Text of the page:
Preceptor's response: More education and more reminders from you will probably not solve this problem. Instead, find out whether there are individual or system factors that are interfering with the student's performance and initiate a process that will resolve them. Whatever you find out ‑ whether the problem is personal or systemic - talk it over straightforwardly with the student and enlist his help in resolving the issue.

(Adapted from: Society of Teachers of Family Medicine Preceptor Education  

Project, 1993)





The Preceptor's Teaching Tasks

Physicians who become preceptors soon realize that they are working with extremely bright students. They often cite the stimulation of interacting with their students as one of their principal satisfactions. Medical students are very perceptive and quickly pick up cues from their professors and preceptors, emulating the knowledge, skills, and attitudes of their older colleagues. Thus preceptors, because they typically have more sustained contact (and thus influence) with preceptees than any other medical teachers, discover that they “cannot not” teach.


Whatever behavior the preceptor exhibits in the presence of a student - whether excellent (or poor) patient communication skills, or satisfaction (or cynicism) about practicing medicine - that knowledge or skill or attitude will likely be perceived by the student and taken as a normative. Additionally, because students are medical neophytes, they are often unable to discriminate the many separate elements of a complex interview or procedure. If the preceptor does not identify what he/she is doing - or what is going on during an encounter - the student may not "see" it. The preceptor's teaching task, then, is to insure that what the student learns will contribute to the student's personal and professional growth, rather than unintended and accidental learning.


Teaching Strategies

In order to achieve this kind of intentional learning, the preceptor can utilize the following teaching strategies:


·        Recognize and treat students as adults

Our educational system has traditionally been based on the assumption of pedagogy, or the teaching of children. The relatively new field of andragogy, which studies the teaching of adults, has found that in contrast to children,

effective adult learners are very self-directed, want direct involvement with what they are learning, like to apply their new learning quickly, and appreciate a

teacher who serves as a colleague and facilitator. Medical student preceptees are typically from 24 to 40 years of age, and they want direct, "hands-on"

experience with patients rather than shadowing. A recent study found that students give high-ratings to preceptors who "allow students to assume

increasing levels of responsibility" and "provide opportunities to practice both technical and problem solving skills." (1)


·        Promote active learning by the students

Since adult learners like to be involved and engaged, one of the attractions of a preceptorship for students is the opportunity for active learning. Students in a

preceptorship no longer have to sit passively in a lecture hall or stand at the back of a large group during rounds; instead they are at the center of the action. To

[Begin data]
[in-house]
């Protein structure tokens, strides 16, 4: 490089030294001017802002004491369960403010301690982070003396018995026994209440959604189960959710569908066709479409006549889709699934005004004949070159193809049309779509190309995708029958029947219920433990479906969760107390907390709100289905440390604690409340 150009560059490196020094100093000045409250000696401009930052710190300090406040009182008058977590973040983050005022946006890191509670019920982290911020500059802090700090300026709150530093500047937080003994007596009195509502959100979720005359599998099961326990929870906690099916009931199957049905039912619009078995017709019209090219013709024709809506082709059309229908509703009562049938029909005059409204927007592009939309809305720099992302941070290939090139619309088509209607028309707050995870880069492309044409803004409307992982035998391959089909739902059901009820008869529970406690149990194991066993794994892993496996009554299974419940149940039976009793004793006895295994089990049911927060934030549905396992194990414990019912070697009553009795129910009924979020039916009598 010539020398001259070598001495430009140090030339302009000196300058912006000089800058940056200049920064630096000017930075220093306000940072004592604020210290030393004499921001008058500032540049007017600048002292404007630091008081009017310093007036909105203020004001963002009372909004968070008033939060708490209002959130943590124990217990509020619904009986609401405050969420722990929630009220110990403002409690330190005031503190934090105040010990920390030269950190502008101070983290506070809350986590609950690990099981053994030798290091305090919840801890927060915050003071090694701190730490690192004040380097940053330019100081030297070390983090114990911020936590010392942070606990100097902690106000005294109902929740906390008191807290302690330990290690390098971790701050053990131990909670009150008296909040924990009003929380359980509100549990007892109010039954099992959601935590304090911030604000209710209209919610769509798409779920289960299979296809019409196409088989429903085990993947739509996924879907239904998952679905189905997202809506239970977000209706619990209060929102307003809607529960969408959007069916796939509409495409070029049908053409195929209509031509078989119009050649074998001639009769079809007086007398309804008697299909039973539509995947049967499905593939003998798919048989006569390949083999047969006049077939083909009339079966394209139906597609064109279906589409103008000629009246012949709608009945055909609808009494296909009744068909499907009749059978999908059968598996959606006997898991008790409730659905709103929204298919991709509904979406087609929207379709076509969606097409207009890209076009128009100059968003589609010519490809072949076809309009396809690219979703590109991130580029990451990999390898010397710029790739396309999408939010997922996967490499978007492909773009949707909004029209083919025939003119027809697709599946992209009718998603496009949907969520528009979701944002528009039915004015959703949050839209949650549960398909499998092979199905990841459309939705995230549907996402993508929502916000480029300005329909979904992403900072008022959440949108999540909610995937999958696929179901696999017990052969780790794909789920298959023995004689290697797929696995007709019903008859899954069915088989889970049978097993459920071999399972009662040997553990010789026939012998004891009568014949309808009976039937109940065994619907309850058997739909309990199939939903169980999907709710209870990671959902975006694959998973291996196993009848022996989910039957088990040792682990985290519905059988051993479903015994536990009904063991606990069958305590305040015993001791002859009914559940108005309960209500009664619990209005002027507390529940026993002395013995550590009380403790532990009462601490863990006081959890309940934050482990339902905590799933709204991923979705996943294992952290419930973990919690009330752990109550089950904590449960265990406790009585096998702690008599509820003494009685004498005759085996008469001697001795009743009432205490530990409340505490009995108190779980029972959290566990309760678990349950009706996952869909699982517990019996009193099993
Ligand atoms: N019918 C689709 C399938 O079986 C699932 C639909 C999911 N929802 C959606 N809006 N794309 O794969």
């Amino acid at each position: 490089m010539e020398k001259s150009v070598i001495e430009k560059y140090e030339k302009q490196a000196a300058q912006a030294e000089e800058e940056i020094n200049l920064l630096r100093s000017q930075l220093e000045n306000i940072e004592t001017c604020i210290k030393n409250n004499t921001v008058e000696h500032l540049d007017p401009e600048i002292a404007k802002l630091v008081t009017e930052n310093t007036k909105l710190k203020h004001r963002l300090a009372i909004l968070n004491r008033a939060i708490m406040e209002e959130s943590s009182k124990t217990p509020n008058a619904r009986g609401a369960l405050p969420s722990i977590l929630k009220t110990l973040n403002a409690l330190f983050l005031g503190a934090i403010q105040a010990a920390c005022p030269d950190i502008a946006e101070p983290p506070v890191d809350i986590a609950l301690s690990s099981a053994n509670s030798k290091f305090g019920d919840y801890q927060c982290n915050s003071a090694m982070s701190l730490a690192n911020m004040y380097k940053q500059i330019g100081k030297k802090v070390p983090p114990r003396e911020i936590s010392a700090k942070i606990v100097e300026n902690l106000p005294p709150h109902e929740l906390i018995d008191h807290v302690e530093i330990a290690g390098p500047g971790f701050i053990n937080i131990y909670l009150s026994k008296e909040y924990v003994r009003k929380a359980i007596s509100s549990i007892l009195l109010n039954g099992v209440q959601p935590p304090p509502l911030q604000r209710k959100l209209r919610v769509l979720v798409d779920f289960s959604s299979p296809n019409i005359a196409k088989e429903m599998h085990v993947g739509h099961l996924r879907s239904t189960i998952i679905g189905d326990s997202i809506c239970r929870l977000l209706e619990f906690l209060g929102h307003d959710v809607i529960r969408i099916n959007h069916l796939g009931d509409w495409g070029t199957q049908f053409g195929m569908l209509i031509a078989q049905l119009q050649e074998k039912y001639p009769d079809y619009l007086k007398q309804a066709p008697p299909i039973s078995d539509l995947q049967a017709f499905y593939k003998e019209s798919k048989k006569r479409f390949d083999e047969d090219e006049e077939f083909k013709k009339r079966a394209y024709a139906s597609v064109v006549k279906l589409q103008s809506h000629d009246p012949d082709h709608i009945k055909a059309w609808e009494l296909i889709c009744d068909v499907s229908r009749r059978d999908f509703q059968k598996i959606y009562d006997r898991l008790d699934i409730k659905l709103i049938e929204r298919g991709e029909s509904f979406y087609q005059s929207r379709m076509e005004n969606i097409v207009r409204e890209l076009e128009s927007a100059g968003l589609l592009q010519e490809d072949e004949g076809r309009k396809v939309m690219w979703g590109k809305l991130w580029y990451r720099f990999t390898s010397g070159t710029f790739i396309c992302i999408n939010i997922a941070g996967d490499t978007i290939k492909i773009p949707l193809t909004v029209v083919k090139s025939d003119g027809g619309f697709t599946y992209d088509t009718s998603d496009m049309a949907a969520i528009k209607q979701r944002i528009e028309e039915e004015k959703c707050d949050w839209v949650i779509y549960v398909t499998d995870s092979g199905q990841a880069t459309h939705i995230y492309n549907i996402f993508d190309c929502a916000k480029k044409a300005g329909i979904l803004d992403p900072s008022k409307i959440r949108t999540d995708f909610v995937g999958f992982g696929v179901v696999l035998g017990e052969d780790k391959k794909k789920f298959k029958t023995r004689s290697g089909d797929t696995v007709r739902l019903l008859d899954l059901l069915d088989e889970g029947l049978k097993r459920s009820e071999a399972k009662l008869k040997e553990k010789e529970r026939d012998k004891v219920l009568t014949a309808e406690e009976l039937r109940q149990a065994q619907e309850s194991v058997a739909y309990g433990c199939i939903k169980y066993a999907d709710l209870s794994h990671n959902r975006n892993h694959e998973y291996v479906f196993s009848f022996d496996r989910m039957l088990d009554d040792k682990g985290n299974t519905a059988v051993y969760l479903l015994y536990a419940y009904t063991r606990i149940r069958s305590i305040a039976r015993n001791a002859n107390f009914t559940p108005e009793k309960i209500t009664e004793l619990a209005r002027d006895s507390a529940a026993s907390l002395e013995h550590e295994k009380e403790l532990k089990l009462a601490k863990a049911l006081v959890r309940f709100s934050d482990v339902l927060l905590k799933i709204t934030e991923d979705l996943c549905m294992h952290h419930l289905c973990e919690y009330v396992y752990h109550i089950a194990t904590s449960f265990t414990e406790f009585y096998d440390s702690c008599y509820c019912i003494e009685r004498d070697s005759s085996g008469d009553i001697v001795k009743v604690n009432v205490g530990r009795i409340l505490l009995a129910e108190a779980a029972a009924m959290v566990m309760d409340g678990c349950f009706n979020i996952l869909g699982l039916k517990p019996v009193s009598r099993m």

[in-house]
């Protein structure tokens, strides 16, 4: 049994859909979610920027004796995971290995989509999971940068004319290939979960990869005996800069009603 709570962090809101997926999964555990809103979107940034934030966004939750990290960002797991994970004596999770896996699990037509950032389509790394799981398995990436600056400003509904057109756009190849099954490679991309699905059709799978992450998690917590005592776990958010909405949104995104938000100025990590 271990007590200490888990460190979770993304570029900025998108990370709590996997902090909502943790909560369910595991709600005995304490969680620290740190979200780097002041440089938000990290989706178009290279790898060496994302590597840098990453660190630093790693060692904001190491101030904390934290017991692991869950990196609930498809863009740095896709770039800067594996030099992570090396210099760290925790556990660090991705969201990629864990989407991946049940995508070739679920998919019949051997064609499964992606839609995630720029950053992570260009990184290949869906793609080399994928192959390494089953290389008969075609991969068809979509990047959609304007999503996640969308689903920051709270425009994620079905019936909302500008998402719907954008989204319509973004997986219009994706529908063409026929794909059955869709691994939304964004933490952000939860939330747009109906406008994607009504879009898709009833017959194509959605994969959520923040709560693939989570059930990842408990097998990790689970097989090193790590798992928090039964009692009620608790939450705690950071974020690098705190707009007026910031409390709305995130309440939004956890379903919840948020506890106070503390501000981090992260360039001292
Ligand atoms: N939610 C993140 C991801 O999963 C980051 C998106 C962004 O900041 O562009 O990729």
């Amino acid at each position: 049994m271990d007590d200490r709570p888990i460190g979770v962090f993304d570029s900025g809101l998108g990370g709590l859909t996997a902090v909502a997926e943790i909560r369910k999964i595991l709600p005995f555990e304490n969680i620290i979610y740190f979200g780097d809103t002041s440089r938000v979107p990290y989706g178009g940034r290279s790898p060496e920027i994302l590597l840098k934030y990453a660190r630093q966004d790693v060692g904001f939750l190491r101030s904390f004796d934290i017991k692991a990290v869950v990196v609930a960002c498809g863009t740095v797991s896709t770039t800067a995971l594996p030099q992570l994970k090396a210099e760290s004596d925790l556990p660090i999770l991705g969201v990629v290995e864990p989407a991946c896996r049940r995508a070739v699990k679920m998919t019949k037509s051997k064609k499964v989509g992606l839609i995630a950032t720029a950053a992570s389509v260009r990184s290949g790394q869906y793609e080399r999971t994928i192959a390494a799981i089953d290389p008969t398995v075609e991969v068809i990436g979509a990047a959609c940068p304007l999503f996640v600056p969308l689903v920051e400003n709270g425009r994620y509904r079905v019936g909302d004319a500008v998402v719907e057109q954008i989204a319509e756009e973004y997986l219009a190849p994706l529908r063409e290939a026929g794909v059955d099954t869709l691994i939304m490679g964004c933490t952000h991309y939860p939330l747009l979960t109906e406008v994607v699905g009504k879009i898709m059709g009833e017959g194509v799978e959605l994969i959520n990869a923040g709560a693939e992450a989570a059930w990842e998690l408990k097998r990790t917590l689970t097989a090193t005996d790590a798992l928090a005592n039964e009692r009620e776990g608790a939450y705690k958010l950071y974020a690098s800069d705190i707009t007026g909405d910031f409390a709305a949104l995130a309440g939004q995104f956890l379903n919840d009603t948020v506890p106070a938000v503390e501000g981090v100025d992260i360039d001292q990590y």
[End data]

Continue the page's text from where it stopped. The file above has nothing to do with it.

capitalize on this desire for activity and involvement, assign students a definite role that increases in responsibility as the month goes on. For example, over a month's preceptorship a student might initially be assigned to observe your interactions with patients, subsequently take patient histories, then do physicals, and finally do a complete interview including recommendations for treatment and medications and follow up. To make sure that students fulfill their increasing responsibilities; monitor their activities.


·        Create a challenging but supportive learning environment

Make it clear to your students that their responsibilities are real and that you have high standards for their work. Also, make it clear that you know they will often feel uncertain and sometimes make mistakes. Communicate that you know that learning involves taking risks and that students can trust you not to abuse the confidences they share with you.


·        Set daily teaching goals

The student's overall learning goals for the month-long preceptorship should be established during the initial orientation. You can refine and refocus these general goals by briefly touching base with the student at the start of each day and defining that day's teaching goals. You might say something like the following to a student: "Jane, I know we decided that this month you'll work on picking up signs and symptoms of depression in patients. Please interview several patients with this in mind today, and report to me on what you've found. After you've seen some patients I'll come into the exam room and you can watch how I talk to the patients about their depression."


·        Utilize productive questioning strategies (2)

When distinguished clinical teachers in medicine listen to case presentations during teaching rounds, they first diagnose the patient's problem, then assess the

student’s needs, and finally provide targeted instruction to the student’s point of need. (3) To adapt this to your work with students, consider using the following sequence of questions:


Get a commitment by asking the student questions like "What do you think is going on with the patient?", "What other information do you feel is needed?", and "Why do you think the patient has been non-compliant?" Such an approach is collegial, it engages the student in solving the patient's problem and tends not to cut off communication, which often happens if a preceptor adopts an "expert" role.